On August 2, 2015, the Russian government approved legislation allowing for the destruction of sanctioned foodstuffs that have managed to get in to the country, with the law coming into force August 6, 2015. Under this legislation the seizure of the items can be done under any lawful means, and the destruction should be carried out immediately after seizure. Destruction will occur irrespective of ownership of the goods. The method of destruction (incinerators and dumpsites) will be dependent on the type of food slated for destruction, will occur within the presence of a minimum of two disinterested individuals and must be photographed and recorded in an effort to limit the possibilities of officials simply taking the food.
The destruction of food will include meat, cheeses, fruits and vegetables throughout the country, though it is expected that the majority of the destruction will occur in Kaliningrad, Western Russia and the Urals.
With these sanctions in place, Russians are seeing less variety in items at the supermarkets and an increase in prices, the latter being particularly harmful to the more vulnerable segments of the Russian population, including pensioners and wounded veterans. If conditions remain like this for too long, there will likely be backlash towards the government by the citizenry. While under law, the destruction of illegal foodstuffs is not unlawful, it can cause increasing dissatisfaction with government policy as the consumer becomes harder hit by the sanctions the Kremlin has put in place.
Citizens have created a petition to appeal to the government to repeal the law. However, the government’s response to the petition is that the destruction of the foodstuffs is predominantly due to improper documentation and that as smuggled goods, could pose potential health risks. Additionally, despite there being over 200,000 signatures on the website, the government, while aware of the petition, is wary of the numbers. Despite the government response, it is apparent from this that the policy has upset a number of Russians.
As major food importers like the European Union are now unable to supply Russian markets, the government has to address the issue of ensuring food security for the nation. One such way Russia is addressing this issue is through the easing of restrictions on food imports from nations like Moldova, with 17 Moldovan fruit suppliers being allowed to import following the easing of a ban imposed in 2014. While Russia has been looking to other nations like Moldova, but especially South America, to make up for the lack of imports, this is an inefficient long-term strategy for ensuring national food security. While agricultural development remained static in the post-Soviet world, following the imposition of sanctions, Prime Minister Dmitri Medvedev instructed the government to increase funding programs for the development of domestic agriculture.
However, domestic food production is suffering from some problems, though not all are the result of underfunding. It was reported on August 10, 2015, that the a major salmon river in the Kola Peninsula has seen significant cases of a lethal fungal infection called saprolegnia amongst salmon populations. Additionally, a wet July has impacted Russia’s wheat harvest, with by the end of July 2015, only 37 million tons of grain having been harvested with a yield of 100-102 million tons expected. If harvest continues to be slow and weather remains wet, the wheat could become diseased to the point where it’s at best fit for livestock rather than human consumption. Admittedly, while a rainy year is out of anyone’s hands, the company running the fish farms in Murmansk Oblast, Russkoye More, has claimed they have had no indication that any infection is present, there has been independent reports that the company has willingly sold diseased fish. This conflicting reporting can be indicative of a problem in the Russian agricultural sector that goes beyond underfunding or the weather, simply that of transparency and good practice, and will need to be addressed as Moscow looks to ensure Russian food security.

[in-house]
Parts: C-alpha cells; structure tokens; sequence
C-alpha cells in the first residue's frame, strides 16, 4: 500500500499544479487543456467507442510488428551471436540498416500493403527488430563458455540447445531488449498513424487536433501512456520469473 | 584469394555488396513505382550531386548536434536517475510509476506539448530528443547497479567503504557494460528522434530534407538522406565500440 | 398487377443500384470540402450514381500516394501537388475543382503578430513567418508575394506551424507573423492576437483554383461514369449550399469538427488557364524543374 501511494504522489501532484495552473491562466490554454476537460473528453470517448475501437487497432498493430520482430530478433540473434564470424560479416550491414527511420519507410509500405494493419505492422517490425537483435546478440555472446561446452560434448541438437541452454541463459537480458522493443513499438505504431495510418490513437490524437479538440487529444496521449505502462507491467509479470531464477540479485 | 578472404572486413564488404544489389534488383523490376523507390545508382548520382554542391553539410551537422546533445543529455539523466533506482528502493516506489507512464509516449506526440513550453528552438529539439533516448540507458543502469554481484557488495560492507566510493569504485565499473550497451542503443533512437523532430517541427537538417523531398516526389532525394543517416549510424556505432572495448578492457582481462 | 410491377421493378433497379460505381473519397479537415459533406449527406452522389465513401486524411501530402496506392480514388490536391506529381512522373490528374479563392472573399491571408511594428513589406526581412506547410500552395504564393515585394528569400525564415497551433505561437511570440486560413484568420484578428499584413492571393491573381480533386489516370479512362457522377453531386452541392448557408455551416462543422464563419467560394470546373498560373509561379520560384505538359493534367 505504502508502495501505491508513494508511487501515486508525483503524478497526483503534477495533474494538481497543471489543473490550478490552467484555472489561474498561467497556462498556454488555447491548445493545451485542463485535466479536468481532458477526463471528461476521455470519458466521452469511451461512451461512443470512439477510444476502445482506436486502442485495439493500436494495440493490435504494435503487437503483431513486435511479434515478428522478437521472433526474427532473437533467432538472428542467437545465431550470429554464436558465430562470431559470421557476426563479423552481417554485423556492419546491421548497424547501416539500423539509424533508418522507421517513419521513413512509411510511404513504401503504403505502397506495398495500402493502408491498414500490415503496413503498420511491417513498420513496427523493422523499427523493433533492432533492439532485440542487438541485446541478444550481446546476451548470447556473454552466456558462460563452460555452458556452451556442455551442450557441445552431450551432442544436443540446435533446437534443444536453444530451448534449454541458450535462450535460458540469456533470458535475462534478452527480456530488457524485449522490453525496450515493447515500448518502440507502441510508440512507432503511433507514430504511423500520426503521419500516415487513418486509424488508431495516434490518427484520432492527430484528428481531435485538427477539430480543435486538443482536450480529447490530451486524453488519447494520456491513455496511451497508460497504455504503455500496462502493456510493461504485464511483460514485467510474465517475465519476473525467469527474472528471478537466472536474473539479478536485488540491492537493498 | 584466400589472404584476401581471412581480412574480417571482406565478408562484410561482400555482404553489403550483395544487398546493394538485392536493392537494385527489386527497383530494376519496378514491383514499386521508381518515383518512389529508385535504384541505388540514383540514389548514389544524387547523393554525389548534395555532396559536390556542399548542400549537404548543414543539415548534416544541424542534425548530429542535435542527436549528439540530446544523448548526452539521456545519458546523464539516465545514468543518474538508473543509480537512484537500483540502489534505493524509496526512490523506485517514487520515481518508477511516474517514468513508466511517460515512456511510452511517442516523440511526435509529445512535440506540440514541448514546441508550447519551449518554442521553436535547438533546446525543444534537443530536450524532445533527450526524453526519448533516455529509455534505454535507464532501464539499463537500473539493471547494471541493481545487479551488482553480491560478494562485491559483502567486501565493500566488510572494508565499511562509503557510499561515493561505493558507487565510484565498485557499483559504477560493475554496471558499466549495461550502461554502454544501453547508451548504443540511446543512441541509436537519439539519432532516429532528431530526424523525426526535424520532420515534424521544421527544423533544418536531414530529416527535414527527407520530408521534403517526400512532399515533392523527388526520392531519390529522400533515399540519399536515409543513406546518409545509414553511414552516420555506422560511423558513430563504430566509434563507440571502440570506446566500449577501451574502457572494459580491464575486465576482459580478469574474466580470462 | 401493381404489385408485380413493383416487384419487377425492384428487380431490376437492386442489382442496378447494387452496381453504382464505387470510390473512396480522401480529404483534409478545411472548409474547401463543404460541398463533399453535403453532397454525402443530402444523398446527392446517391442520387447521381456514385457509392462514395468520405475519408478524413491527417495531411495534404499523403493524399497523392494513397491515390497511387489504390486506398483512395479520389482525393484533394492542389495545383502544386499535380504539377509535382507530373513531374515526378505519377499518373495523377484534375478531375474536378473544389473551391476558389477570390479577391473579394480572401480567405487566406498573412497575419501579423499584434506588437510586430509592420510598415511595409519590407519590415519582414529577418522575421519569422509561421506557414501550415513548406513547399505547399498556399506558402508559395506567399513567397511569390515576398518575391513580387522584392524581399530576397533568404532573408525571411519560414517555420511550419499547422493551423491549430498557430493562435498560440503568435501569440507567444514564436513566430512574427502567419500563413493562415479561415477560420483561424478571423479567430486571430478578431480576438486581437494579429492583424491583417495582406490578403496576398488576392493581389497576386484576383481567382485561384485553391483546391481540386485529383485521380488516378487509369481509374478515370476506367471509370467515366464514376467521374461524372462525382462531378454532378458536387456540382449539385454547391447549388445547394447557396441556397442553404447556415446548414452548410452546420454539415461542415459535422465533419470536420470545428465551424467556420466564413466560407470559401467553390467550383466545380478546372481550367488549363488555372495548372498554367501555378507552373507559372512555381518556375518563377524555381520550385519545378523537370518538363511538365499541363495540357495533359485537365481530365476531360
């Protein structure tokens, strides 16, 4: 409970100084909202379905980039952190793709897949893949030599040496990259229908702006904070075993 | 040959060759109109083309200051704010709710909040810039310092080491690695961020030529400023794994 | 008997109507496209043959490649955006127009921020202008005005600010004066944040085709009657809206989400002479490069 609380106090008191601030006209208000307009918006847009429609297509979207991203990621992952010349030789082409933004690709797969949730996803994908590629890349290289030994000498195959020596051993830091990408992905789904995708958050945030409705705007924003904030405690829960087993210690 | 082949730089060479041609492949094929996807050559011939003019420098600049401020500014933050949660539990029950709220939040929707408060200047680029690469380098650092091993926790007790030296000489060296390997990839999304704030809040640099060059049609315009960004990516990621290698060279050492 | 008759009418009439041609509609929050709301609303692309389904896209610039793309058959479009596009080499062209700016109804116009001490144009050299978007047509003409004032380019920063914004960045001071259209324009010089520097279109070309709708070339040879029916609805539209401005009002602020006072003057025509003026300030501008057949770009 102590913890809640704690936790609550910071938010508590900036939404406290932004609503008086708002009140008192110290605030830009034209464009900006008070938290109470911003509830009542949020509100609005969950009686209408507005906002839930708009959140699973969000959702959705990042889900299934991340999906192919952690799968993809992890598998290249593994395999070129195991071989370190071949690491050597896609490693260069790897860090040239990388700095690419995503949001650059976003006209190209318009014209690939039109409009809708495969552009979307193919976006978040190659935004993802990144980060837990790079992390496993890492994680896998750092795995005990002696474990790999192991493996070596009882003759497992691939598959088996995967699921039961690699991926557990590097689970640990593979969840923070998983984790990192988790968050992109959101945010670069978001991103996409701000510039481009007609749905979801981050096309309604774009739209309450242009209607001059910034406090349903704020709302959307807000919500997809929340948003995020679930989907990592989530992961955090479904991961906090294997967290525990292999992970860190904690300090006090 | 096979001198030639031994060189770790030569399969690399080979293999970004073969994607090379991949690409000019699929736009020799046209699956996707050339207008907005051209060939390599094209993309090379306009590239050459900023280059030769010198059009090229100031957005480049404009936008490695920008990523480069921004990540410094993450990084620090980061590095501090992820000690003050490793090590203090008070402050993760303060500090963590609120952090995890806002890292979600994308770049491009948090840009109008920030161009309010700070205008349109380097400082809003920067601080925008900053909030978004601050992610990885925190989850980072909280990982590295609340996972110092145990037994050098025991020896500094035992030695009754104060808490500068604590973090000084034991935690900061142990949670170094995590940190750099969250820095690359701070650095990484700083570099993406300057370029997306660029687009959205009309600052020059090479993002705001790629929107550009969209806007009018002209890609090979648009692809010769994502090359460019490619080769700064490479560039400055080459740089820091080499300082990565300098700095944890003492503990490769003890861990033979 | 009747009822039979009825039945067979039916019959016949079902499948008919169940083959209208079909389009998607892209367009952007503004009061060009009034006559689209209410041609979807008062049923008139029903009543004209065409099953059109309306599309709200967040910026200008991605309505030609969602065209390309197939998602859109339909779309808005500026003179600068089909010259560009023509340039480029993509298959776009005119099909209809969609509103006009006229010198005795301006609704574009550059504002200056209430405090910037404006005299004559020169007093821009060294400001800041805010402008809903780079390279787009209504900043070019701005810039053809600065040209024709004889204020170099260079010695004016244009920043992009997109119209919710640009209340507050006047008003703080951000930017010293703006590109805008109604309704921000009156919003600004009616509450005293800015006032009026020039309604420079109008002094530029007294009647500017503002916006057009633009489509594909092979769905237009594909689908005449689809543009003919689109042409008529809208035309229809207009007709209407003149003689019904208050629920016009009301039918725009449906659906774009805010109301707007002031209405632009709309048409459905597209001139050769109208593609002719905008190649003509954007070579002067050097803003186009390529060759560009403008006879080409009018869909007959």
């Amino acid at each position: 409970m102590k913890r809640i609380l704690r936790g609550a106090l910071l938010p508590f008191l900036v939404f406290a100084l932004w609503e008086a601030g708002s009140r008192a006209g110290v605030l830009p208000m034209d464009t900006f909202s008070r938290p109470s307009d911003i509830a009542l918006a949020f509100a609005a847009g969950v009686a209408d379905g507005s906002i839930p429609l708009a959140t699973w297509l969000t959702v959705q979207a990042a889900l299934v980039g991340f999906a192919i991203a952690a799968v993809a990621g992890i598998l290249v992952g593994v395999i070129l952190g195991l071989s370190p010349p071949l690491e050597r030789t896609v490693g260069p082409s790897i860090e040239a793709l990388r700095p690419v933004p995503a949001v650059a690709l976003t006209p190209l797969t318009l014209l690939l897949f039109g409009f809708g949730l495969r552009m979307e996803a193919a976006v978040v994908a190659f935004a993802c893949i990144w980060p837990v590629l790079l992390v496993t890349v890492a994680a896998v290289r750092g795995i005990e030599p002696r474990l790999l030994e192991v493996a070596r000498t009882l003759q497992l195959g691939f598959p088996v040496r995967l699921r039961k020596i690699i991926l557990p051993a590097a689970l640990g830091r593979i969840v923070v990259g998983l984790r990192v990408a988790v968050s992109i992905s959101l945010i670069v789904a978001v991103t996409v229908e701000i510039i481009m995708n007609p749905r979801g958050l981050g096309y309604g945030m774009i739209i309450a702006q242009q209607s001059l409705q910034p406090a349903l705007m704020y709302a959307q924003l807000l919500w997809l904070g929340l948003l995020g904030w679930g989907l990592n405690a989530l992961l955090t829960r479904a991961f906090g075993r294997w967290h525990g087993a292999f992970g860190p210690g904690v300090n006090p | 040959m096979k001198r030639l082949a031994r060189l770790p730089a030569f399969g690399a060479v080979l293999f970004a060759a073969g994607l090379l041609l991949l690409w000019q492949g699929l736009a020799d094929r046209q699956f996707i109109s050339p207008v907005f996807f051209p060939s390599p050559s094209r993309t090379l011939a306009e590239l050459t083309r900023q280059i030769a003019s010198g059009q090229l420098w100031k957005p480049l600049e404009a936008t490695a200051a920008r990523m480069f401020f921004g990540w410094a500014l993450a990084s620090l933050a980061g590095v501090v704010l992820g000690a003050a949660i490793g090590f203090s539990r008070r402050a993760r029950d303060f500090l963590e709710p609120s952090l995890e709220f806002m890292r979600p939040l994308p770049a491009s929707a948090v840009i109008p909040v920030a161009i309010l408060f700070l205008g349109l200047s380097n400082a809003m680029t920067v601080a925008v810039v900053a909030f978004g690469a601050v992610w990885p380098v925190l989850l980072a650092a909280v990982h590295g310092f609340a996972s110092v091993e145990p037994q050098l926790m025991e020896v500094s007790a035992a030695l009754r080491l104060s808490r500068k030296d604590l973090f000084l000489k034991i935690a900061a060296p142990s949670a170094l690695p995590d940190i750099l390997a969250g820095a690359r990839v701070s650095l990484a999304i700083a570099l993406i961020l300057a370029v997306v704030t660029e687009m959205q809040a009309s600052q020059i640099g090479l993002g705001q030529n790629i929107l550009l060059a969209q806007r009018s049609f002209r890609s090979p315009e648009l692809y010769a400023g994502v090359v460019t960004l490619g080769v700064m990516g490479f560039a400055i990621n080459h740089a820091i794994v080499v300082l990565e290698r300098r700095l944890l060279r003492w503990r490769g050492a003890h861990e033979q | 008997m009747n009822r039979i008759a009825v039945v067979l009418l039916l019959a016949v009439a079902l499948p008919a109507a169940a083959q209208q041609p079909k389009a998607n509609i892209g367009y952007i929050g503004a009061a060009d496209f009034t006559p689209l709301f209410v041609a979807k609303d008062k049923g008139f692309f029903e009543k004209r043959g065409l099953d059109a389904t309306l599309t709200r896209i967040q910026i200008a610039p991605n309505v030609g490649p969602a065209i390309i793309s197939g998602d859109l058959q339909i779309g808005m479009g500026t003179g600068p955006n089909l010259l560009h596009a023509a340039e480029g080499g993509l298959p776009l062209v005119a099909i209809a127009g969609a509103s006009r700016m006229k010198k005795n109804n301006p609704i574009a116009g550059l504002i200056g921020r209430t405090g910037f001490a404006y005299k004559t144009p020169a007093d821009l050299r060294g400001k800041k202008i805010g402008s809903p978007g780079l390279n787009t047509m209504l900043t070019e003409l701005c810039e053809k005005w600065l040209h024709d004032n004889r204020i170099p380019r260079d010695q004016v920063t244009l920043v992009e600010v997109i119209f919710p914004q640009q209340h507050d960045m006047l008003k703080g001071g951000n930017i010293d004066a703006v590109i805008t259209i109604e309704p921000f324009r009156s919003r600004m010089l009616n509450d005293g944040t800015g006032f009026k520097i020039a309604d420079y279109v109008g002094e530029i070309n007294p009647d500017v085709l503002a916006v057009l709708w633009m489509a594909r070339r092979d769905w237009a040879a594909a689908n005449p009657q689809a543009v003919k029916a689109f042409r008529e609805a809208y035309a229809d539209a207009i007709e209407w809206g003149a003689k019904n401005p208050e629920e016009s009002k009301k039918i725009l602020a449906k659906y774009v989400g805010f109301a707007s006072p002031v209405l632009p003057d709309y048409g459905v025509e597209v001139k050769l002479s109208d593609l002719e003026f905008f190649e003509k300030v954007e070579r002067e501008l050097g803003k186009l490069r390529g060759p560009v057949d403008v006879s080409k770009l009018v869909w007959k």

Improving national self-sufficiency for food is ideal, especially in a sanctioned environment, but while the nation’s agriculture is in the process of improving, the destruction of illegal food, even sanctioned food that lacks ‘proper documentation,’ is a poor strategy. While imported food will increase the cost to the consumer, and with a weak ruble, increase the economic strain for the average Russian, until domestic yields reach a level that can sustain the nation as a whole, imports must be maintained. Rather than destroying food, provide it to those who the sanctions are hitting the hardest. It costs the nation as a whole very little, and goes a long way to keeping the public on your side. Concurrently, empowering customs officials within the Customs Union as a whole to help enforce sanctions as well as making agricultural development a priority would go a long way to improving not only long-term national food security but popular opinion.
However, the Kremlin’s priorities seem to be geared towards the preservation of territorial integrity against external existential threats to the nation. They acknowledge and are working to address what can be considered an internal existential threat, but this should be given more of a priority. After all, external threats mean little when the citizens cannot eat.